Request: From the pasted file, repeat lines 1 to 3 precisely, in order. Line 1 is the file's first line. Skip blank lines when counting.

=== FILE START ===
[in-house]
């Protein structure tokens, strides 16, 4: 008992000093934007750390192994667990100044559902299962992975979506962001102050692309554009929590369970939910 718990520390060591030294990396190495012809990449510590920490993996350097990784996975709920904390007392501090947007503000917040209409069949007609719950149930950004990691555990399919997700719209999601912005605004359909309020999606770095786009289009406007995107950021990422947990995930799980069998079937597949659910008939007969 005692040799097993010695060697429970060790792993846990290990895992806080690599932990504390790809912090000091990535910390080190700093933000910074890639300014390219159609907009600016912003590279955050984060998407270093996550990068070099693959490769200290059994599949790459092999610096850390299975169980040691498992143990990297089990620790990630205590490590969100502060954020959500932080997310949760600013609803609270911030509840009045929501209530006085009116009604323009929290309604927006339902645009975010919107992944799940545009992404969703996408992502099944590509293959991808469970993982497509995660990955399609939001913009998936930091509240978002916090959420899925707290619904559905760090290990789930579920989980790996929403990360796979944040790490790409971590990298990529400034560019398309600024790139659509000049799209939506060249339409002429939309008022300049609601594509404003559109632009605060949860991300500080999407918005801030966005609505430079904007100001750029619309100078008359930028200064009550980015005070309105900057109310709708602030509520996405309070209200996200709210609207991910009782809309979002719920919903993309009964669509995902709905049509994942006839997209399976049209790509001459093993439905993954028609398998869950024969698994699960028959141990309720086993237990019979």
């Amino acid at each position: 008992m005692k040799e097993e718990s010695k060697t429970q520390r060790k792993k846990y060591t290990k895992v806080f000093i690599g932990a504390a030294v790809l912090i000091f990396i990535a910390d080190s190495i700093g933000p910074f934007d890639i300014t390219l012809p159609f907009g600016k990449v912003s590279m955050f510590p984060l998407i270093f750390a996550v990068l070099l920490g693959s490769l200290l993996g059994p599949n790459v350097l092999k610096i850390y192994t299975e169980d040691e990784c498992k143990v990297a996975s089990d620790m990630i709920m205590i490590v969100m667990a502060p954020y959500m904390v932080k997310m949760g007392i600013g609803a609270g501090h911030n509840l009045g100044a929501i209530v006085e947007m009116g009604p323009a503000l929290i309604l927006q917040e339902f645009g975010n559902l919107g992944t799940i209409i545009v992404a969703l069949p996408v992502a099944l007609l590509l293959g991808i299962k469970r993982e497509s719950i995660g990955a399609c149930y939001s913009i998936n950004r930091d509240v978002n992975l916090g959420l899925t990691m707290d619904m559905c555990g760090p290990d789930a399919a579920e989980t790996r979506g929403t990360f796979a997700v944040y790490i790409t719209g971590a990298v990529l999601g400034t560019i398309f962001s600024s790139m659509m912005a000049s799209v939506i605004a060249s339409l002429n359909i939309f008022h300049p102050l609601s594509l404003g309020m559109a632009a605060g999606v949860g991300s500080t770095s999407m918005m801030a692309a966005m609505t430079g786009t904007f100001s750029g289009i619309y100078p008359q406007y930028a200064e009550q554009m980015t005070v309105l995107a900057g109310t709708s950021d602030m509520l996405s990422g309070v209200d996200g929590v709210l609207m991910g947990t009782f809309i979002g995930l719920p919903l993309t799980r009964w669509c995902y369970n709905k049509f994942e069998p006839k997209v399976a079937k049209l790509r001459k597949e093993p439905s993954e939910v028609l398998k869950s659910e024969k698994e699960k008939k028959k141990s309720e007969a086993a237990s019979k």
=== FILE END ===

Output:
[in-house]
């Protein structure tokens, strides 16, 4: 008992000093934007750390192994667990100044559902299962992975979506962001102050692309554009929590369970939910 718990520390060591030294990396190495012809990449510590920490993996350097990784996975709920904390007392501090947007503000917040209409069949007609719950149930950004990691555990399919997700719209999601912005605004359909309020999606770095786009289009406007995107950021990422947990995930799980069998079937597949659910008939007969 005692040799097993010695060697429970060790792993846990290990895992806080690599932990504390790809912090000091990535910390080190700093933000910074890639300014390219159609907009600016912003590279955050984060998407270093996550990068070099693959490769200290059994599949790459092999610096850390299975169980040691498992143990990297089990620790990630205590490590969100502060954020959500932080997310949760600013609803609270911030509840009045929501209530006085009116009604323009929290309604927006339902645009975010919107992944799940545009992404969703996408992502099944590509293959991808469970993982497509995660990955399609939001913009998936930091509240978002916090959420899925707290619904559905760090290990789930579920989980790996929403990360796979944040790490790409971590990298990529400034560019398309600024790139659509000049799209939506060249339409002429939309008022300049609601594509404003559109632009605060949860991300500080999407918005801030966005609505430079904007100001750029619309100078008359930028200064009550980015005070309105900057109310709708602030509520996405309070209200996200709210609207991910009782809309979002719920919903993309009964669509995902709905049509994942006839997209399976049209790509001459093993439905993954028609398998869950024969698994699960028959141990309720086993237990019979």
């Amino acid at each position: 008992m005692k040799e097993e718990s010695k060697t429970q520390r060790k792993k846990y060591t290990k895992v806080f000093i690599g932990a504390a030294v790809l912090i000091f990396i990535a910390d080190s190495i700093g933000p910074f934007d890639i300014t390219l012809p159609f907009g600016k990449v912003s590279m955050f510590p984060l998407i270093f750390a996550v990068l070099l920490g693959s490769l200290l993996g059994p599949n790459v350097l092999k610096i850390y192994t299975e169980d040691e990784c498992k143990v990297a996975s089990d620790m990630i709920m205590i490590v969100m667990a502060p954020y959500m904390v932080k997310m949760g007392i600013g609803a609270g501090h911030n509840l009045g100044a929501i209530v006085e947007m009116g009604p323009a503000l929290i309604l927006q917040e339902f645009g975010n559902l919107g992944t799940i209409i545009v992404a969703l069949p996408v992502a099944l007609l590509l293959g991808i299962k469970r993982e497509s719950i995660g990955a399609c149930y939001s913009i998936n950004r930091d509240v978002n992975l916090g959420l899925t990691m707290d619904m559905c555990g760090p290990d789930a399919a579920e989980t790996r979506g929403t990360f796979a997700v944040y790490i790409t719209g971590a990298v990529l999601g400034t560019i398309f962001s600024s790139m659509m912005a000049s799209v939506i605004a060249s339409l002429n359909i939309f008022h300049p102050l609601s594509l404003g309020m559109a632009a605060g999606v949860g991300s500080t770095s999407m918005m801030a692309a966005m609505t430079g786009t904007f100001s750029g289009i619309y100078p008359q406007y930028a200064e009550q554009m980015t005070v309105l995107a900057g109310t709708s950021d602030m509520l996405s990422g309070v209200d996200g929590v709210l609207m991910g947990t009782f809309i979002g995930l719920p919903l993309t799980r009964w669509c995902y369970n709905k049509f994942e069998p006839k997209v399976a079937k049209l790509r001459k597949e093993p439905s993954e939910v028609l398998k869950s659910e024969k698994e699960k008939k028959k141990s309720e007969a086993a237990s019979k």